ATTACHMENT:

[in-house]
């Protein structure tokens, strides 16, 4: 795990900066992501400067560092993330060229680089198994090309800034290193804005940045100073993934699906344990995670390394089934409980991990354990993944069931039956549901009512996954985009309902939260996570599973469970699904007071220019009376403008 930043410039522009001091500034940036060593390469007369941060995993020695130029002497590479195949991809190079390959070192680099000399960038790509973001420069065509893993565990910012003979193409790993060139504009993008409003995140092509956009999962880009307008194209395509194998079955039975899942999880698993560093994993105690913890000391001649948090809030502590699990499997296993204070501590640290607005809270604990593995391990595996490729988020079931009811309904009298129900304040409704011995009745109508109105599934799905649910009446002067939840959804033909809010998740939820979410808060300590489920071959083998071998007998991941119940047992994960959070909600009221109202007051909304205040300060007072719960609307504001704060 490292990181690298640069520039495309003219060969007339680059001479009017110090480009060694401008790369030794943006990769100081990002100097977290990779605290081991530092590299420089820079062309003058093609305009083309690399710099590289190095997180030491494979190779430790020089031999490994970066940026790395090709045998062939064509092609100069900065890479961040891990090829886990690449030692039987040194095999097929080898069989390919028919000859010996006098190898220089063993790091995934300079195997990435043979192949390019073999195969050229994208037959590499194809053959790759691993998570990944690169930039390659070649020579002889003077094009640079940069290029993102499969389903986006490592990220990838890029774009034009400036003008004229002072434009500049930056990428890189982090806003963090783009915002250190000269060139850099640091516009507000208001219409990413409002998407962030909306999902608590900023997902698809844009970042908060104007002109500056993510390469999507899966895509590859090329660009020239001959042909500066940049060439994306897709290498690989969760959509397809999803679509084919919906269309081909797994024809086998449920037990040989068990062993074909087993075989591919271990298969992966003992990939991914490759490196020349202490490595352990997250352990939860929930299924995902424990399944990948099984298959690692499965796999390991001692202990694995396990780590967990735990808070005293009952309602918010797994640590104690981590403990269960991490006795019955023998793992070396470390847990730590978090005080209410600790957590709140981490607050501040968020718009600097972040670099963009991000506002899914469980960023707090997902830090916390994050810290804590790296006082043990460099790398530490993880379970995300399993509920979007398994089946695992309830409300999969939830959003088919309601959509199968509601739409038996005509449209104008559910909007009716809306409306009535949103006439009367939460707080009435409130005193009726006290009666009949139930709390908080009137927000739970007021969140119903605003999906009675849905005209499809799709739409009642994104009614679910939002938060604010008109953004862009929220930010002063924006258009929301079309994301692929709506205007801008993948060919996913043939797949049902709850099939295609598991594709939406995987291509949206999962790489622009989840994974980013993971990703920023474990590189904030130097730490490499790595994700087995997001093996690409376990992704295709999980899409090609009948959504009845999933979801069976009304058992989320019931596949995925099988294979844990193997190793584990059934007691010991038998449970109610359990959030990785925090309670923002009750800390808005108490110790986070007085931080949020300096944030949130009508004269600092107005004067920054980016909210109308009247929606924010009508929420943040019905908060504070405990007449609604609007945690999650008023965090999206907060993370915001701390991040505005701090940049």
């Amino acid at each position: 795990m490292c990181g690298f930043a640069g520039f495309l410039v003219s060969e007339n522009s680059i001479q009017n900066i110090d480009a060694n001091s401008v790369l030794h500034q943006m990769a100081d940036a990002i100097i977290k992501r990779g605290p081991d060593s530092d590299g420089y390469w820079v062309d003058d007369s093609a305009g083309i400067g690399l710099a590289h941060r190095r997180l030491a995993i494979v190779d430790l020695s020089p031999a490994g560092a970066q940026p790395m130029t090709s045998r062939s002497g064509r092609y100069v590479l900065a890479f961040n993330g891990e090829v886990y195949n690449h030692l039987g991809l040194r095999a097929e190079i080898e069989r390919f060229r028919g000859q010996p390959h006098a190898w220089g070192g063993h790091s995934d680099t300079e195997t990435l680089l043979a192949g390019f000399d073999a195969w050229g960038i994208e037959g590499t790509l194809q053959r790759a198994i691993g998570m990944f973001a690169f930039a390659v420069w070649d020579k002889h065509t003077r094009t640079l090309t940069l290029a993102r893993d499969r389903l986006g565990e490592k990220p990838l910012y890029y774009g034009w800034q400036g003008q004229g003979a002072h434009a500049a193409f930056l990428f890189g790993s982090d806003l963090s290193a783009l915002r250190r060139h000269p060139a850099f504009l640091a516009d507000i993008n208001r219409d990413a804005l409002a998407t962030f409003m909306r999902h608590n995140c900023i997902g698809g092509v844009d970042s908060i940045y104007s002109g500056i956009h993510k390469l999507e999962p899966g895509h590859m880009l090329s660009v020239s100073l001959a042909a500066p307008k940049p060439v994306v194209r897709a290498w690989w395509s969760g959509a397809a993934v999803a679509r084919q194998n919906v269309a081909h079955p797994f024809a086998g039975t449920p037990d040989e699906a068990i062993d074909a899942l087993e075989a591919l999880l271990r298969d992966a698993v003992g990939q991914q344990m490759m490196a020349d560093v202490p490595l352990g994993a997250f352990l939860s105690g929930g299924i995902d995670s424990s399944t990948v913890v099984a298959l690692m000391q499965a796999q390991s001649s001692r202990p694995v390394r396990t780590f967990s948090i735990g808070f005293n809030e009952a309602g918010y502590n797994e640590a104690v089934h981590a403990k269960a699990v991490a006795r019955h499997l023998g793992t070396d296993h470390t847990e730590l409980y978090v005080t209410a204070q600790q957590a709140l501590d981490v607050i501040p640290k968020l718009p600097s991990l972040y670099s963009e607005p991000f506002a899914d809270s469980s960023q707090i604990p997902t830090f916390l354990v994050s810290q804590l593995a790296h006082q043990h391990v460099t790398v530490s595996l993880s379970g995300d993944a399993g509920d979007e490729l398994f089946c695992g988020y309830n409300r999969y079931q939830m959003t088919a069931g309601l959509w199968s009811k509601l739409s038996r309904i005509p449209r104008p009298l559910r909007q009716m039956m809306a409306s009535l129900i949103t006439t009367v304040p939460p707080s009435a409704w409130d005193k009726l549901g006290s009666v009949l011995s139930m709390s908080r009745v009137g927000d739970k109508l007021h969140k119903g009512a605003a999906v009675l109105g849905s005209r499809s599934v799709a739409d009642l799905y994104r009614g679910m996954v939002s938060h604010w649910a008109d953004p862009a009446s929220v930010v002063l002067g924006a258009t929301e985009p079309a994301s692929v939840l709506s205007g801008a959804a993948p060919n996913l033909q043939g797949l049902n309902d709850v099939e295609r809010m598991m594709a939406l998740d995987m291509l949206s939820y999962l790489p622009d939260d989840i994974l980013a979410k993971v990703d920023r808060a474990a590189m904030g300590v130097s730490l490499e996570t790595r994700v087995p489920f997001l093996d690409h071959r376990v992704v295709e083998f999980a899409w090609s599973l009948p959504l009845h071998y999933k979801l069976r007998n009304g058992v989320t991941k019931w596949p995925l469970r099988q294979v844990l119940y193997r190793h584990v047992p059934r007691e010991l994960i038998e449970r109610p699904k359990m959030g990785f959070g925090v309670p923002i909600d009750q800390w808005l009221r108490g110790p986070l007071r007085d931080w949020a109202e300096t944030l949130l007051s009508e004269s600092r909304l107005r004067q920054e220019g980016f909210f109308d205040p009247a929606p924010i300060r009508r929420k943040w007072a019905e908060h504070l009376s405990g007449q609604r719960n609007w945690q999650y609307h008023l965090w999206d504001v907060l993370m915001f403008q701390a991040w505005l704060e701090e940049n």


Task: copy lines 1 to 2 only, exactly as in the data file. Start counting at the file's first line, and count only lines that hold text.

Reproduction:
[in-house]
């Protein structure tokens, strides 16, 4: 795990900066992501400067560092993330060229680089198994090309800034290193804005940045100073993934699906344990995670390394089934409980991990354990993944069931039956549901009512996954985009309902939260996570599973469970699904007071220019009376403008 930043410039522009001091500034940036060593390469007369941060995993020695130029002497590479195949991809190079390959070192680099000399960038790509973001420069065509893993565990910012003979193409790993060139504009993008409003995140092509956009999962880009307008194209395509194998079955039975899942999880698993560093994993105690913890000391001649948090809030502590699990499997296993204070501590640290607005809270604990593995391990595996490729988020079931009811309904009298129900304040409704011995009745109508109105599934799905649910009446002067939840959804033909809010998740939820979410808060300590489920071959083998071998007998991941119940047992994960959070909600009221109202007051909304205040300060007072719960609307504001704060 490292990181690298640069520039495309003219060969007339680059001479009017110090480009060694401008790369030794943006990769100081990002100097977290990779605290081991530092590299420089820079062309003058093609305009083309690399710099590289190095997180030491494979190779430790020089031999490994970066940026790395090709045998062939064509092609100069900065890479961040891990090829886990690449030692039987040194095999097929080898069989390919028919000859010996006098190898220089063993790091995934300079195997990435043979192949390019073999195969050229994208037959590499194809053959790759691993998570990944690169930039390659070649020579002889003077094009640079940069290029993102499969389903986006490592990220990838890029774009034009400036003008004229002072434009500049930056990428890189982090806003963090783009915002250190000269060139850099640091516009507000208001219409990413409002998407962030909306999902608590900023997902698809844009970042908060104007002109500056993510390469999507899966895509590859090329660009020239001959042909500066940049060439994306897709290498690989969760959509397809999803679509084919919906269309081909797994024809086998449920037990040989068990062993074909087993075989591919271990298969992966003992990939991914490759490196020349202490490595352990997250352990939860929930299924995902424990399944990948099984298959690692499965796999390991001692202990694995396990780590967990735990808070005293009952309602918010797994640590104690981590403990269960991490006795019955023998793992070396470390847990730590978090005080209410600790957590709140981490607050501040968020718009600097972040670099963009991000506002899914469980960023707090997902830090916390994050810290804590790296006082043990460099790398530490993880379970995300399993509920979007398994089946695992309830409300999969939830959003088919309601959509199968509601739409038996005509449209104008559910909007009716809306409306009535949103006439009367939460707080009435409130005193009726006290009666009949139930709390908080009137927000739970007021969140119903605003999906009675849905005209499809799709739409009642994104009614679910939002938060604010008109953004862009929220930010002063924006258009929301079309994301692929709506205007801008993948060919996913043939797949049902709850099939295609598991594709939406995987291509949206999962790489622009989840994974980013993971990703920023474990590189904030130097730490490499790595994700087995997001093996690409376990992704295709999980899409090609009948959504009845999933979801069976009304058992989320019931596949995925099988294979844990193997190793584990059934007691010991038998449970109610359990959030990785925090309670923002009750800390808005108490110790986070007085931080949020300096944030949130009508004269600092107005004067920054980016909210109308009247929606924010009508929420943040019905908060504070405990007449609604609007945690999650008023965090999206907060993370915001701390991040505005701090940049």